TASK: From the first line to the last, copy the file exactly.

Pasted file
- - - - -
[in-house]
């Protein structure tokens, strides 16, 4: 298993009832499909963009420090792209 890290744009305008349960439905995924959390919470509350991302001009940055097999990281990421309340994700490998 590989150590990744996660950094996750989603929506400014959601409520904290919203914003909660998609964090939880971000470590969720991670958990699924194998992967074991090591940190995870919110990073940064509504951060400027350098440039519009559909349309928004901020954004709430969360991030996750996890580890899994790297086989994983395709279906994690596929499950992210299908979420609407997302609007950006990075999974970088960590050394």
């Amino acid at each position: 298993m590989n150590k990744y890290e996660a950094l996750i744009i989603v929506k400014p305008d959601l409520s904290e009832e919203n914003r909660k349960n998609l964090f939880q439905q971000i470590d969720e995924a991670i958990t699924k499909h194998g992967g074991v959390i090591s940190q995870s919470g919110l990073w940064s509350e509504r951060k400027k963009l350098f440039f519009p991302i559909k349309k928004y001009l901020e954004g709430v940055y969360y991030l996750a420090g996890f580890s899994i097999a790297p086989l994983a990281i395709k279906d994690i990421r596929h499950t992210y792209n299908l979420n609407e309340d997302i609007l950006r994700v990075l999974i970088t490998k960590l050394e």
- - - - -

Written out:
[in-house]
């Protein structure tokens, strides 16, 4: 298993009832499909963009420090792209 890290744009305008349960439905995924959390919470509350991302001009940055097999990281990421309340994700490998 590989150590990744996660950094996750989603929506400014959601409520904290919203914003909660998609964090939880971000470590969720991670958990699924194998992967074991090591940190995870919110990073940064509504951060400027350098440039519009559909349309928004901020954004709430969360991030996750996890580890899994790297086989994983395709279906994690596929499950992210299908979420609407997302609007950006990075999974970088960590050394």
């Amino acid at each position: 298993m590989n150590k990744y890290e996660a950094l996750i744009i989603v929506k400014p305008d959601l409520s904290e009832e919203n914003r909660k349960n998609l964090f939880q439905q971000i470590d969720e995924a991670i958990t699924k499909h194998g992967g074991v959390i090591s940190q995870s919470g919110l990073w940064s509350e509504r951060k400027k963009l350098f440039f519009p991302i559909k349309k928004y001009l901020e954004g709430v940055y969360y991030l996750a420090g996890f580890s899994i097999a790297p086989l994983a990281i395709k279906d994690i990421r596929h499950t992210y792209n299908l979420n609407e309340d997302i609007l950006r994700v990075l999974i970088t490998k960590l050394e």